The Economist Magazine Surprisingly Discusses Merits of Marriage–Hat Tip to Oklahoma

Wendy's iPhone Pics Jan 2013 075

It is true that marriage is on the decline. With the divorce rate approaching the 60% mark and married couples having less than two children, it is pretty clear that The Economist’s title “The Fraying Knot” rings true.  However, The Economist, which is skeptical of all things traditional, goes on to present robust evidence that the institution of marriage creates stable family structure.

Even Democrats like Bill Clinton and Daniel Patrick Moynahan (Democrat Senator from NY) have pushed for programs that promote marriage.  In 1965, Moynahan proposed emergency federal intervention in the establishment of a stable Negro family structure; he justified the intervention by the high out-of-wedlock birthrate among blacks.  The 1996 Welfare Reform Act that Bill Clinton signed into law called marriage “an essential institution of a successful society which promotes the interests of children.

One type of program that The Economist (January 12th through 18th issue, p. 27-28) seems to laud for its results is that of the Oklahoma Marriage Initiative (OMI) which helps couples recognize the benefits to marriage.  OMI, started in 1999, has served 315,000 people and is the largest and longest running initiative of its kind.

Many churches sponsor initiatives like OMI but are unable to reach their target audience because they don’t attend church.  OMI is able to reach beyond the church-going population into those demographic clusters that most need its help.  More cities and communities need these type of initiatives to dig deep into the community.  As The Economist recognizes:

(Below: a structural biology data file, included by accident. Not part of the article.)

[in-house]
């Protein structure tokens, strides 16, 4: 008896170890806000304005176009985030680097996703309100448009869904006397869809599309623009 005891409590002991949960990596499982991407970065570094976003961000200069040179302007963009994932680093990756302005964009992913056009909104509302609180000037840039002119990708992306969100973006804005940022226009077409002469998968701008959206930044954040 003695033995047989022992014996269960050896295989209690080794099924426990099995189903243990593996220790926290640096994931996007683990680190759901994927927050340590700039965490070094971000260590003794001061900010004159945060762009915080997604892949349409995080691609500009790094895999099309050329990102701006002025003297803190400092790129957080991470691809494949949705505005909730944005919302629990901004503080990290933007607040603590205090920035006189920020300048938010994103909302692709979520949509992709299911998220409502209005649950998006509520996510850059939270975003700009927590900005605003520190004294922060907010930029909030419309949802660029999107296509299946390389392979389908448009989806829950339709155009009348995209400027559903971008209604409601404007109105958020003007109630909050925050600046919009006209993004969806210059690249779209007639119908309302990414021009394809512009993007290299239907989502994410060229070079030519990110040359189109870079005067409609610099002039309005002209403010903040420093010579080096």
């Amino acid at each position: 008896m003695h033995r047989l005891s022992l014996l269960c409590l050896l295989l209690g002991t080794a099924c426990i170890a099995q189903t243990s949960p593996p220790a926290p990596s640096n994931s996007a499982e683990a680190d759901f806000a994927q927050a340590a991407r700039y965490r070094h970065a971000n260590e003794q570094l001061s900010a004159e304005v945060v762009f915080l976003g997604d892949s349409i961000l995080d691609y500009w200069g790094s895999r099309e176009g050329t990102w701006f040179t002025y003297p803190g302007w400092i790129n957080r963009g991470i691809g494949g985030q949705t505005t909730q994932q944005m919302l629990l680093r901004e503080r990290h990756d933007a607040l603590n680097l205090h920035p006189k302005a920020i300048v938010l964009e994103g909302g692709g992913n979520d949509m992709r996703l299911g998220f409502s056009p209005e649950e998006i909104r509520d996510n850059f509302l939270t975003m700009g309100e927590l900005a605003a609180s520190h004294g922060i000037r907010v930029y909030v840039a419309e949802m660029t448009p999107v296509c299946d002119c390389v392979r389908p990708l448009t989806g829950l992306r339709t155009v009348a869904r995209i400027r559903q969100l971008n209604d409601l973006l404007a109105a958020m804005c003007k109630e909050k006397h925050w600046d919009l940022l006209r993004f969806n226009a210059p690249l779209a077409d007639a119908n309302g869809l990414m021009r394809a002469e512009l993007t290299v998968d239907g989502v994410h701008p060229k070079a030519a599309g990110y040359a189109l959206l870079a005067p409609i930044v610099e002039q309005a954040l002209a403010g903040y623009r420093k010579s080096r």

you don’t see the same pattern of long unmarried relationships you see in Scandinavia, France or Britain…in the United States, marriage is how we do stable families (Andrew Cherlin, sociologist at Johns Hopkins University).

In closing, here is some food for thought… if marriage creates stable families in America, does it also follow that a stable family structure throughout America’s past helped make the U.S. the wealthiest country in the world?  And, would it also follow that because marriage is on the decline today, the U.S. is approaching federal budget insolvency ?  Get married and stay married–it works.

Is America’s Debt Crisis Caused by Our Marital Crisis?


Isn’t it strange that when you talk with a young, recently married couple that one economic reason for finally tying the knot is that it costs less for two people to share a home, furniture, etc. than it does for two separate people. So, why is it you never hear people talking about getting a divorce discuss how much more expensive it is going to be to bust up their home. Well, it turns out that the damage done to the economy extends far beyond simple living arrangements.

A new study by Henry Potrykus, Patrick Fagan, Robert Schwarzwalder titled “Our Fiscal Crisis: We Cannont Tax, Spend, and Borrow Enough to Substitute for Marriage” explores the economic costs of the breakdown of the family: